Extraordinary Session Should Put People First – Not Politicians
“Republicans have debated for weeks about how to funnel more money into politics, but have not spent one minute trying to address the real issues facing Wisconsin families.”
MADISON – Today, the Wisconsin State Legislature enters into extraordinary session to take up bills that benefit the campaign coffers and partisan vendettas of politicians, not the people of Wisconsin. In response, Rep. Katrina Shankland (D-Stevens Point) released the following statement:
“Republicans have debated for weeks about how to funnel more money into politics, but have not spent one minute trying to address the real issues facing Wisconsin families. If the state is going to spend time and money on an extraordinary legislative session, then we should tackle the issues that matter – like making childcare affordable, allowing people to refinance their student loan debt, and ensuring everyone can retire with security.
“Assembly Democrats began the year by introducing 15 jobs bills for 2015, and also recently rolled out legislation to Bring Back the Middle Class. So far, Republicans have chosen to prioritize their own campaigns above helping working families, but now is their opportunity to act. I urge Republican legislators to consider these proposals during the extraordinary session. With Thanksgiving around the corner, Wisconsin families don’t care about campaign cash for politicians – they care about having the financial security to put food on the table and spend time with their loved ones.”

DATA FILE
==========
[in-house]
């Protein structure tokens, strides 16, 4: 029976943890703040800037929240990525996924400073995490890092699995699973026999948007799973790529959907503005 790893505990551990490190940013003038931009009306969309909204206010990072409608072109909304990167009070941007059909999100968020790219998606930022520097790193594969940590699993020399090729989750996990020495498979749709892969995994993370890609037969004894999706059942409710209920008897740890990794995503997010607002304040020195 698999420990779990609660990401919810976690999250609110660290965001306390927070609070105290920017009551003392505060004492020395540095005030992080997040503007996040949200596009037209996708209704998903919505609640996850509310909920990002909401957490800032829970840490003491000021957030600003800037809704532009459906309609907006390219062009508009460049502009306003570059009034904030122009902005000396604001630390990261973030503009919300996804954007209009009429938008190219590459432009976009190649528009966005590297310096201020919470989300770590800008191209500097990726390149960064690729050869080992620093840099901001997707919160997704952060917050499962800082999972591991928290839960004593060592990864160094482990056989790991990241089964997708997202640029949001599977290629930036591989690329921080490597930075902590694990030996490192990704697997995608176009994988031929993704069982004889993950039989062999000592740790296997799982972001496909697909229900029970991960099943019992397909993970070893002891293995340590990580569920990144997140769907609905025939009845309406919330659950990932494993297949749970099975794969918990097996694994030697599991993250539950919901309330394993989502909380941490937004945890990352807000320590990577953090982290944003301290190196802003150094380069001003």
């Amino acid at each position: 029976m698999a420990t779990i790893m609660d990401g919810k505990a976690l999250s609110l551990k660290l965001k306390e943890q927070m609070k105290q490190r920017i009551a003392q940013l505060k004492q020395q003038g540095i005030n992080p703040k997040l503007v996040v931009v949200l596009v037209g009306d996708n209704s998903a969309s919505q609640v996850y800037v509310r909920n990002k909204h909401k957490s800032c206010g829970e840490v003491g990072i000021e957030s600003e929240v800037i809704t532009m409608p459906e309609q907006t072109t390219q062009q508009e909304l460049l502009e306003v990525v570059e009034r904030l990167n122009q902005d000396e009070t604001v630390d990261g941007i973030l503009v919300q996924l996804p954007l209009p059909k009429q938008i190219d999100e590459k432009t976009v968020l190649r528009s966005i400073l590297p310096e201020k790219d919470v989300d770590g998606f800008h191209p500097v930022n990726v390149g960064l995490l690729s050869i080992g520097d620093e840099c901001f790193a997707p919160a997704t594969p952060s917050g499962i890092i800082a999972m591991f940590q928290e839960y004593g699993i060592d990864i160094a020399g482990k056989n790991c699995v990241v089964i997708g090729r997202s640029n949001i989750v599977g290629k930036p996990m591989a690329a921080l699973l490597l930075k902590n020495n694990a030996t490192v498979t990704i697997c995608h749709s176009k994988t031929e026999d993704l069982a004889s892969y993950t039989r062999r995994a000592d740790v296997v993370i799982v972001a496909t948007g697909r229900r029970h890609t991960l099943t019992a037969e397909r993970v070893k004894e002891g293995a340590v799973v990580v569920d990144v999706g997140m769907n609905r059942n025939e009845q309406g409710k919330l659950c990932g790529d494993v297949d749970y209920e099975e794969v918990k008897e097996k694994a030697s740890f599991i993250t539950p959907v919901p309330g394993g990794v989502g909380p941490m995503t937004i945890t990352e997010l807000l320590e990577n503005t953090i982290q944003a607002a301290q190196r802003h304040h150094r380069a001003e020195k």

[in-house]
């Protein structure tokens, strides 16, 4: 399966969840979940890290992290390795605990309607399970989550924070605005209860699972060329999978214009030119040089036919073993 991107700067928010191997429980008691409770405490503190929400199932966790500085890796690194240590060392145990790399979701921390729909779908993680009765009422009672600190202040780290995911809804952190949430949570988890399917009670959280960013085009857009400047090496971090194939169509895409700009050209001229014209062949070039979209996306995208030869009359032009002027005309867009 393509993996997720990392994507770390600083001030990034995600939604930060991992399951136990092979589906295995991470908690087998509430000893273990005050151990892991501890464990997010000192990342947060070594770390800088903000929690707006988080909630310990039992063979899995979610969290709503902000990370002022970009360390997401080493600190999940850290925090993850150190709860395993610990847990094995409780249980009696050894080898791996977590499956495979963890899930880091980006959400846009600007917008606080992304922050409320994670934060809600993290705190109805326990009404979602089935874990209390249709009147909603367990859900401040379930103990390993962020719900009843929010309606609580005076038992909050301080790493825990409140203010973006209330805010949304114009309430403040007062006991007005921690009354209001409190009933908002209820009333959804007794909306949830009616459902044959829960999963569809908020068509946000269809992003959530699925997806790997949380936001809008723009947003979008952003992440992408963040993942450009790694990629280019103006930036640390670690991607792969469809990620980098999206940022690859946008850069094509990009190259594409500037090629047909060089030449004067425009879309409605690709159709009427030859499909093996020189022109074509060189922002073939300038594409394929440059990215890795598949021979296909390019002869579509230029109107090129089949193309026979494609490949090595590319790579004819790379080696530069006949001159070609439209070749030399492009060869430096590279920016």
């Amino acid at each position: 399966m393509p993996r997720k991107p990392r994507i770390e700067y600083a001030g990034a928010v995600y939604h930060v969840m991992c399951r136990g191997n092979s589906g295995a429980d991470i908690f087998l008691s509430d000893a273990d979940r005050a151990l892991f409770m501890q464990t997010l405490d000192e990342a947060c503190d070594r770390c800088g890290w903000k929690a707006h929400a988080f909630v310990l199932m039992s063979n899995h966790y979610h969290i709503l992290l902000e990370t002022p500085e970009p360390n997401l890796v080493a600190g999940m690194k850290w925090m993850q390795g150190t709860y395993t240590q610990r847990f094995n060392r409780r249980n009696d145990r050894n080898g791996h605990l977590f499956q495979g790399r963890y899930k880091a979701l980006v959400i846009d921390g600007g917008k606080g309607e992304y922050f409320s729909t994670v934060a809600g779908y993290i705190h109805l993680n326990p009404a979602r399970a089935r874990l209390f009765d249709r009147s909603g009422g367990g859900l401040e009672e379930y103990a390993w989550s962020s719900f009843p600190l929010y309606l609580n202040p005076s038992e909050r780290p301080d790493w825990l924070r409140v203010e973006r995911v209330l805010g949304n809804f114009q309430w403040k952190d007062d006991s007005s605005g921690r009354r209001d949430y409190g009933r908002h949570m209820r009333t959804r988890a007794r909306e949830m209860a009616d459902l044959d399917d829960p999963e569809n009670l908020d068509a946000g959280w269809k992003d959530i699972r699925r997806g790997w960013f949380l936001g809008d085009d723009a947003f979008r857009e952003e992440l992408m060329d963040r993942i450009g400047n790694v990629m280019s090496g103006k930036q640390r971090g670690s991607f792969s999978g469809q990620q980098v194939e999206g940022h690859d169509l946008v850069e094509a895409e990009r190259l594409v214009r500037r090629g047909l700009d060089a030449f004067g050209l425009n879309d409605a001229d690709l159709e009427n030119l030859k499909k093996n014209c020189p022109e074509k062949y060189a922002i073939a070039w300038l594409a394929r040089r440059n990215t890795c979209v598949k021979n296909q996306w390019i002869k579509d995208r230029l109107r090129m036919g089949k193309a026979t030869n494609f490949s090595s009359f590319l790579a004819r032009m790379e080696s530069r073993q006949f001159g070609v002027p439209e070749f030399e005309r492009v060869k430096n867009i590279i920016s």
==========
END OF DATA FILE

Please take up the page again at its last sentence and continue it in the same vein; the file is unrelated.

Press Releases by Katrina Shankland
“Republicans should be working with Democrats to invest in the middle class and help working families get ahead.”
“I’m honored to be appointed to the legislature’s Joint Committee on Finance.”
Court finds maps drawn by Republicans were “intended to burden the representational rights of Democratic voters”
“So-called 'Right to Work' has not worked for Wisconsin’s working families, and today is a victory for everyone who works hard and deserves the chance to get ahead.”
"The governor forgot to tell you that funding levels for need-based higher education grants remained frozen at 2011 levels in his 2015-17 executive budget."